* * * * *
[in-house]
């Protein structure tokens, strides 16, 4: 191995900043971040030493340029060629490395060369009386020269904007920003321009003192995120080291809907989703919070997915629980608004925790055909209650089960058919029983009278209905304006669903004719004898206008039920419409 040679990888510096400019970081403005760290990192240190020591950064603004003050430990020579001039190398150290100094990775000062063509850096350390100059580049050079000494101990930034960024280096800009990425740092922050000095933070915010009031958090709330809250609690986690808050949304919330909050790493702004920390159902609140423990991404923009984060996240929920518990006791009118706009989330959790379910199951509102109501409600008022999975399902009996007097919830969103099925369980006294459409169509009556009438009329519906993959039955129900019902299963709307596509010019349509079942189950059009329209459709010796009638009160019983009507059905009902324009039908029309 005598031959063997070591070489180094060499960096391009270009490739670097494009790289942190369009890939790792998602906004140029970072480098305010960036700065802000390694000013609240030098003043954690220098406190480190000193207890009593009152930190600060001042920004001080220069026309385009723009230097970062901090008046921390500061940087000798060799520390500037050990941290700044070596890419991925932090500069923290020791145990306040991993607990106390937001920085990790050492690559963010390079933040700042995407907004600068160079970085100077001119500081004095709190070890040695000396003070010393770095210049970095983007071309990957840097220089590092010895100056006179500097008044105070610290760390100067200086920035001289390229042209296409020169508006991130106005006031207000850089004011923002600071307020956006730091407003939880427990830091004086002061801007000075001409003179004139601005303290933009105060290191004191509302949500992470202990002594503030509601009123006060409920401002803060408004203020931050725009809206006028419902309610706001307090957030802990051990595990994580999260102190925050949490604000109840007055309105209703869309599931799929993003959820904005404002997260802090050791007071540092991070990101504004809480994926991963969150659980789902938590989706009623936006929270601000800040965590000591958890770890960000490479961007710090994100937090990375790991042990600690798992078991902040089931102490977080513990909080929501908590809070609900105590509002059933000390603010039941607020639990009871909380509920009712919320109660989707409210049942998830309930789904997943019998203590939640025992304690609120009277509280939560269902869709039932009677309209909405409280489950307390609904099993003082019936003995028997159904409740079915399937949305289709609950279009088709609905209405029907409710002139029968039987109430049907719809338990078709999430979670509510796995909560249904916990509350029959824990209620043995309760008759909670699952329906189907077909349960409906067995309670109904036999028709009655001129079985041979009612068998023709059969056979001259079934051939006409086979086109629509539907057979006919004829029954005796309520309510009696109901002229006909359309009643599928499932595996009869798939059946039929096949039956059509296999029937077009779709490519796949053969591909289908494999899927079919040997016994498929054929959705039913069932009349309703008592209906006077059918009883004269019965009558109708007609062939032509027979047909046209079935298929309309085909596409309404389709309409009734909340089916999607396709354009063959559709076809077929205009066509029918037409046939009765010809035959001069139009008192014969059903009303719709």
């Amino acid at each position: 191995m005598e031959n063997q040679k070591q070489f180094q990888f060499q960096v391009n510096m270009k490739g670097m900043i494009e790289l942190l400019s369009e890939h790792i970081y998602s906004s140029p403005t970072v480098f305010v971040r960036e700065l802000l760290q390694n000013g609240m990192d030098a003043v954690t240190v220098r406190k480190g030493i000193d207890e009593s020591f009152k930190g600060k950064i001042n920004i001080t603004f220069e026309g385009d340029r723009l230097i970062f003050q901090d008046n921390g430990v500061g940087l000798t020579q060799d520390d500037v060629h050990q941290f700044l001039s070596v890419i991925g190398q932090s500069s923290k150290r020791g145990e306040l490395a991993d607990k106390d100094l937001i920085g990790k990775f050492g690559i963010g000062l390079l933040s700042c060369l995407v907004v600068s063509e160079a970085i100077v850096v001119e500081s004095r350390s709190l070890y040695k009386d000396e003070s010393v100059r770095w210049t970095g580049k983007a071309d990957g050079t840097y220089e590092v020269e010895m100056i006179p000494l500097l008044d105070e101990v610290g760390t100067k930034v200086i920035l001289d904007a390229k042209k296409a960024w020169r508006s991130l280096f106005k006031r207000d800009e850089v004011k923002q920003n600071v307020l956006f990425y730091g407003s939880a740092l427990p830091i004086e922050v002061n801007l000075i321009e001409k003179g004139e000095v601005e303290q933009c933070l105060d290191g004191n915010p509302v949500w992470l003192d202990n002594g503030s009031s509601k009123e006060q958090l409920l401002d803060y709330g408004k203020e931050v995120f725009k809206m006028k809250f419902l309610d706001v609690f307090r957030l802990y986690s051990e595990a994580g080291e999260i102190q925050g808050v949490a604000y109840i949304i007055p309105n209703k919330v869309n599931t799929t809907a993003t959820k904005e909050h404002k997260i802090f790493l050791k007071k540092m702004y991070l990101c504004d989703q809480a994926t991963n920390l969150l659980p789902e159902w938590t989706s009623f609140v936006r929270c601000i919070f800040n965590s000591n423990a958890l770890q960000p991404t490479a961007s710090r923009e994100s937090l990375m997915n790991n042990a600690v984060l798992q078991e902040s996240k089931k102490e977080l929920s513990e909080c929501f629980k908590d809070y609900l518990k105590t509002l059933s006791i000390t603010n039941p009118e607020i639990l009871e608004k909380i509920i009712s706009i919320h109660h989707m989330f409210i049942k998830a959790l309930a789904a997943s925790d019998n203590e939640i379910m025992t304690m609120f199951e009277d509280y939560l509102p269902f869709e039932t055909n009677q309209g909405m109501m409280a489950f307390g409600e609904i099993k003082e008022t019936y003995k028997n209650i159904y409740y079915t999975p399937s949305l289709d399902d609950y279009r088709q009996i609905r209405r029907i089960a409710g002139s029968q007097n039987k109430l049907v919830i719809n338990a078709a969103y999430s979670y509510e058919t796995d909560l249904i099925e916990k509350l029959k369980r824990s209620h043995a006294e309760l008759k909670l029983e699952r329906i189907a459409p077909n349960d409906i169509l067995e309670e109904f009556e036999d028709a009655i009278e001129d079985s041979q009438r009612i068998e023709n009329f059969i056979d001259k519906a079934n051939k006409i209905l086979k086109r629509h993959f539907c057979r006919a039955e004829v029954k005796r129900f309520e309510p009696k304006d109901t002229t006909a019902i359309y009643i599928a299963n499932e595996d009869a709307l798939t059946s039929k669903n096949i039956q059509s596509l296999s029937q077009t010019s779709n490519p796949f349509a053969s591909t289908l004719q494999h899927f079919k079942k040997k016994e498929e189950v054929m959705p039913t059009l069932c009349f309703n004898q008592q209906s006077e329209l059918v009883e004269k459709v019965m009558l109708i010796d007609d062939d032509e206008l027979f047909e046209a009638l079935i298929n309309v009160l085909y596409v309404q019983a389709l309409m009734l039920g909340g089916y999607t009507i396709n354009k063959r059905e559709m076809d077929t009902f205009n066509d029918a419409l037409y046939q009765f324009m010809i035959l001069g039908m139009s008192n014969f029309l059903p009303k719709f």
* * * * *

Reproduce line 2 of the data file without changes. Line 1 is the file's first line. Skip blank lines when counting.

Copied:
């Protein structure tokens, strides 16, 4: 191995900043971040030493340029060629490395060369009386020269904007920003321009003192995120080291809907989703919070997915629980608004925790055909209650089960058919029983009278209905304006669903004719004898206008039920419409 040679990888510096400019970081403005760290990192240190020591950064603004003050430990020579001039190398150290100094990775000062063509850096350390100059580049050079000494101990930034960024280096800009990425740092922050000095933070915010009031958090709330809250609690986690808050949304919330909050790493702004920390159902609140423990991404923009984060996240929920518990006791009118706009989330959790379910199951509102109501409600008022999975399902009996007097919830969103099925369980006294459409169509009556009438009329519906993959039955129900019902299963709307596509010019349509079942189950059009329209459709010796009638009160019983009507059905009902324009039908029309 005598031959063997070591070489180094060499960096391009270009490739670097494009790289942190369009890939790792998602906004140029970072480098305010960036700065802000390694000013609240030098003043954690220098406190480190000193207890009593009152930190600060001042920004001080220069026309385009723009230097970062901090008046921390500061940087000798060799520390500037050990941290700044070596890419991925932090500069923290020791145990306040991993607990106390937001920085990790050492690559963010390079933040700042995407907004600068160079970085100077001119500081004095709190070890040695000396003070010393770095210049970095983007071309990957840097220089590092010895100056006179500097008044105070610290760390100067200086920035001289390229042209296409020169508006991130106005006031207000850089004011923002600071307020956006730091407003939880427990830091004086002061801007000075001409003179004139601005303290933009105060290191004191509302949500992470202990002594503030509601009123006060409920401002803060408004203020931050725009809206006028419902309610706001307090957030802990051990595990994580999260102190925050949490604000109840007055309105209703869309599931799929993003959820904005404002997260802090050791007071540092991070990101504004809480994926991963969150659980789902938590989706009623936006929270601000800040965590000591958890770890960000490479961007710090994100937090990375790991042990600690798992078991902040089931102490977080513990909080929501908590809070609900105590509002059933000390603010039941607020639990009871909380509920009712919320109660989707409210049942998830309930789904997943019998203590939640025992304690609120009277509280939560269902869709039932009677309209909405409280489950307390609904099993003082019936003995028997159904409740079915399937949305289709609950279009088709609905209405029907409710002139029968039987109430049907719809338990078709999430979670509510796995909560249904916990509350029959824990209620043995309760008759909670699952329906189907077909349960409906067995309670109904036999028709009655001129079985041979009612068998023709059969056979001259079934051939006409086979086109629509539907057979006919004829029954005796309520309510009696109901002229006909359309009643599928499932595996009869798939059946039929096949039956059509296999029937077009779709490519796949053969591909289908494999899927079919040997016994498929054929959705039913069932009349309703008592209906006077059918009883004269019965009558109708007609062939032509027979047909046209079935298929309309085909596409309404389709309409009734909340089916999607396709354009063959559709076809077929205009066509029918037409046939009765010809035959001069139009008192014969059903009303719709």